February 10, 2009 / 5:25 AM / 11 years ago

Stormy Israel votes in tight election

JERUSALEM (Reuters) - Israelis voted on Tuesday in a tightly contested election between right-wing leader Benjamin Netanyahu and the centrist Kadima party of Foreign Minister Tzipi Livni.

Israel's Foreign Minister Tzipi Livni holds her ballot for the parliamentary election at a polling station in Tel Aviv February 10, 2009. REUTERS/Uriel Sinai/Pool

The election was not billed as a referendum on whether to carry on talking peace with the Palestinians. But the security of the state following the January war with Hamas in Gaza and the future threat from militant Islamists was a paramount issue.

Once a clear frontrunner in opinion polls, former prime minister Netanyahu, who staked out his ground as a hawk, has lost ground to Livni

The far-right party of Avigdor Lieberman has also prospered in a campaign overshadowed by the war in Gaza, in which 1,300 Palestinians were killed and 13 Israelis lost their lives.

“It’ll be a big day. We’ll have a good victory,” Netanyahu said in Jerusalem, before zipping around the country to see supporters.

Livni led peace talks with the Palestinians on a two-state solution, which stalled last year but which U.S. President Barack Obama wants to resume. Likud party leader Netanyahu has been cooler on ceding occupied territory to Palestinians.

One TV channel cited a poll showing 30 percent of voters were still undecided on the eve of the ballot.

The weather was grim, with storms sweeping up from the coast to the Jerusalem heights, but by 4 p.m. fears of a record low turnout were being put to rest. Some 42 percent of voters had cast ballots, more than the 2006 election, said TV reports.

Exit poll projections of the result were due at 2000 GMT.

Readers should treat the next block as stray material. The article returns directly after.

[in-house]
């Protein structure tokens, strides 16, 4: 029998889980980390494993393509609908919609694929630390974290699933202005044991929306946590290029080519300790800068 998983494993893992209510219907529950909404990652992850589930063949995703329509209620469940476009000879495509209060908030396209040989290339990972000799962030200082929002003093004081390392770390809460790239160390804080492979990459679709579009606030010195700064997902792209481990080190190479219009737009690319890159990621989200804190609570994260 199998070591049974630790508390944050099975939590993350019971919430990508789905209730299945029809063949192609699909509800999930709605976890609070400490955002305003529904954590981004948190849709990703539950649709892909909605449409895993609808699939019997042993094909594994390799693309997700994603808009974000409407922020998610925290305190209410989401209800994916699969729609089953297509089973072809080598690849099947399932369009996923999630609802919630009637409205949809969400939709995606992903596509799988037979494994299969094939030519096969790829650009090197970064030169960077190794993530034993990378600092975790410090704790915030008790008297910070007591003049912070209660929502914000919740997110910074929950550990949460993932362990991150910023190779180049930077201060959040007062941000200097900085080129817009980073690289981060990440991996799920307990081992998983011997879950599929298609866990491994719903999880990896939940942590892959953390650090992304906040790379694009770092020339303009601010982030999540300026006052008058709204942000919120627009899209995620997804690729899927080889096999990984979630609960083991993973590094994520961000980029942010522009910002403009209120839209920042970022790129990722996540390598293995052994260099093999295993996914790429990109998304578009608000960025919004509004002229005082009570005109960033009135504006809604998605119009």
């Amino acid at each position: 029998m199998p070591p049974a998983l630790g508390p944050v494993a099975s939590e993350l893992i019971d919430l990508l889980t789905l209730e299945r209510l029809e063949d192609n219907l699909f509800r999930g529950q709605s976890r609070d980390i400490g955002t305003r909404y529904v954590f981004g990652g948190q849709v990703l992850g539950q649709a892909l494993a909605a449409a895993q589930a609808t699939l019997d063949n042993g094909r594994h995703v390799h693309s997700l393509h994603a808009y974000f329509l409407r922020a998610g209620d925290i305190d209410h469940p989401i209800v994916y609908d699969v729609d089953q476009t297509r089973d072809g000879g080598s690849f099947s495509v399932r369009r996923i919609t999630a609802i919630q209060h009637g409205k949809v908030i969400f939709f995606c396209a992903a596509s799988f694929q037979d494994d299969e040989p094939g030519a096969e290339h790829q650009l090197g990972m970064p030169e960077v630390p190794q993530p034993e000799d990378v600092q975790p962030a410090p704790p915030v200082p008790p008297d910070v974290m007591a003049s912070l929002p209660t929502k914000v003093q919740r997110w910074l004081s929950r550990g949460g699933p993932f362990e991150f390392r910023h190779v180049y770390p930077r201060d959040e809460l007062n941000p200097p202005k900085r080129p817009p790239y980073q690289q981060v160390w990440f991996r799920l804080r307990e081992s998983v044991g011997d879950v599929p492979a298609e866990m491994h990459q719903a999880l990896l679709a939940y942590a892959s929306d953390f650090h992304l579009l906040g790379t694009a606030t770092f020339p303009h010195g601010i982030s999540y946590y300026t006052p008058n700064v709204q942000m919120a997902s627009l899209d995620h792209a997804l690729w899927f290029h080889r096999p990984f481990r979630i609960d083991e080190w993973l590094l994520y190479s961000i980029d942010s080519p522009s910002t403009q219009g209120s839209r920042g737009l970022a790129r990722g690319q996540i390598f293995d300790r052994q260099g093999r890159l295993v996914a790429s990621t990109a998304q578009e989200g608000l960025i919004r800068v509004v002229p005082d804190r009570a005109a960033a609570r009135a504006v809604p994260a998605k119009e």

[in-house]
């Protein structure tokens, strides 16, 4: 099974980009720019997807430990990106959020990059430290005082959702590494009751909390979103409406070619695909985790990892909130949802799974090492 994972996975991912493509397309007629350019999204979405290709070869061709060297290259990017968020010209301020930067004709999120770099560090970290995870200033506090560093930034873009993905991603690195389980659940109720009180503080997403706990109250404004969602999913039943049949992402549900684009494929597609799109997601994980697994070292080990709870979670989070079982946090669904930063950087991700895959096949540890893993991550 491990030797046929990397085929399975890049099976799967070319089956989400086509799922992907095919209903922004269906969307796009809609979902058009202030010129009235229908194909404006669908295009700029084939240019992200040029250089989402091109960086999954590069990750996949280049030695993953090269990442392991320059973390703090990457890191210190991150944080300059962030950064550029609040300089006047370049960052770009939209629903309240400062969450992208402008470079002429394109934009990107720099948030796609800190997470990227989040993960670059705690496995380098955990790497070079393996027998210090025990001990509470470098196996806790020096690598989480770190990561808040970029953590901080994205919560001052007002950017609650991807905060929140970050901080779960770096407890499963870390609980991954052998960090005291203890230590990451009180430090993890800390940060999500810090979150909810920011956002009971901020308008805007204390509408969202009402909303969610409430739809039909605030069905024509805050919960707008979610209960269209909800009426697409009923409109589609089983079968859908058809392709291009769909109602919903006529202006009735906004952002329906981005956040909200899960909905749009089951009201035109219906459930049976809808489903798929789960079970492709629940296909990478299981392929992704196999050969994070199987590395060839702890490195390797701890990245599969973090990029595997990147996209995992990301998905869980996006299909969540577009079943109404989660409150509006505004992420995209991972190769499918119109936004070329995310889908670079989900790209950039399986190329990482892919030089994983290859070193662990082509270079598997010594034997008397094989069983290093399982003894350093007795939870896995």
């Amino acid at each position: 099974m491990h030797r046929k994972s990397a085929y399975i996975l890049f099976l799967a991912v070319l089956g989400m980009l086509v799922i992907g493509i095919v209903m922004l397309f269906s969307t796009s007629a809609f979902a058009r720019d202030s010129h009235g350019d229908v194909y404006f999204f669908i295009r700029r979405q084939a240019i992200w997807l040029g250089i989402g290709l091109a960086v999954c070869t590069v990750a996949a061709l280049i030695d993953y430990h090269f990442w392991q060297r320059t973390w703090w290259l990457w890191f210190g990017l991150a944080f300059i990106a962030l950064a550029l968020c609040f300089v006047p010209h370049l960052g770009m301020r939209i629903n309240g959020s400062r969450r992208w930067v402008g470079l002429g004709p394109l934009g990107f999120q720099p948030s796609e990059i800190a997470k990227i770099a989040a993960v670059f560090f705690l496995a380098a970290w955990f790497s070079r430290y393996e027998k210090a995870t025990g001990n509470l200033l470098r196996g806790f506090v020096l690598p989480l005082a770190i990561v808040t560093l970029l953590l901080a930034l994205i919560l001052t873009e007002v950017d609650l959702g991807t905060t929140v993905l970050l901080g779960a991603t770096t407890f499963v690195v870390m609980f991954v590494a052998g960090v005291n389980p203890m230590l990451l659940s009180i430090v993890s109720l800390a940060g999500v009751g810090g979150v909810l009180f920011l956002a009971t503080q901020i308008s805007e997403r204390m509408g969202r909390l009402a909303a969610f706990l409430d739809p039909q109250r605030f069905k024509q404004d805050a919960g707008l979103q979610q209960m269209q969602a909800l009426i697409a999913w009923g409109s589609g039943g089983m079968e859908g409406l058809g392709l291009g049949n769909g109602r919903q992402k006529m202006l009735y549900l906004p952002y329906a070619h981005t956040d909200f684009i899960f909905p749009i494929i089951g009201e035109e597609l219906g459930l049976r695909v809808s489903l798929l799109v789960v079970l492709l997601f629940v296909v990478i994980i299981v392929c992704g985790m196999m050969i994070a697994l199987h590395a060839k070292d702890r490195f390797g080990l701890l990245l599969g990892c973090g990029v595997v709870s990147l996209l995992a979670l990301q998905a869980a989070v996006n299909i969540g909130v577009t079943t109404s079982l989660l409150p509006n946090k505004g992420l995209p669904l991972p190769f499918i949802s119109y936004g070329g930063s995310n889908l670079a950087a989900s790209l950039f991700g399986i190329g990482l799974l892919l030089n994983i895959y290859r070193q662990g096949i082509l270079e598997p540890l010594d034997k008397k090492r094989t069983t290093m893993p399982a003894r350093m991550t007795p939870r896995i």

Livni was also charged-up by the race.

“Rain or no rain, cold or hot, go to the polling booth and decide who to vote for, not out of despair but out of hope,” she told voters at one of several stops during the day.

TRACK RECORDS

Livni, 50, who once worked for the Mossad intelligence agency, would be the first female prime minister since Golda Meir in the 1970s.

Netanyahu, 59, a former finance minister and premier, and fourth placed Labour Party leader Ehud Barak, the 66 year-old former general and current defence minister, also served previously as premiers.

Ultra-rightist Lieberman, a potential spoiler for Netanyahu, has soared in the polls. His Yisrael Beiteinu party pledges to get tougher with Palestinians, including Israeli Arab citizens, and keep Jewish settlements in the occupied West Bank.

“Rain is a blessing,” he said. “Israel needs a lot of rain. I guess our people will come out and vote even if there’s a hurricane.”

In an incident highlighting rising tensions between Jews and Arabs, police moved quickly to prevent a clash between visiting ultra-rightist lawmaker Arieh Eldad and residents of Um al-Fahm, whisking him out of the Arab town.

Barak has enjoyed a rise in popularity since the Gaza war and some supporters believed he would surprise the country. But polls indicated Labour could slump to the its worst showing.

Barak also toured voting booths, reminding Israelis that Labour was the only genuine left-wing party in the race.

Israelis vote by party, and parliament seats are allocated by proportional representation to national party lists. The party with most votes usually is called to form the government.

But it may take weeks to thrash out a new coalition deal.

Prime Minister Ehud Olmert, the outgoing leader who quit in a corruption probe in September, would stay on as caretaker premier until a new cabinet is sworn in.

The left-leaning Haaretz newspaper said neither Netanyahu nor Livni was ideal but endorsed Livni because she supports peace talks —- “the most important issue at stake.”

Underscoring the enduring conflict, Israel closed the doors to the occupied West Bank, denying Palestinians entry to the country for the duration of the election. Some 16,000 police were deployed nationwide for extra security.

In Gaza, Palestinians said they were sure it would make no difference to their lives whoever won. And in the West Bank there was no sign of any strong hope that the right result would quickly revive the peace process.

Additional reporting by Dan Williams and Allyn Fisher-Ilan in Jerusalem

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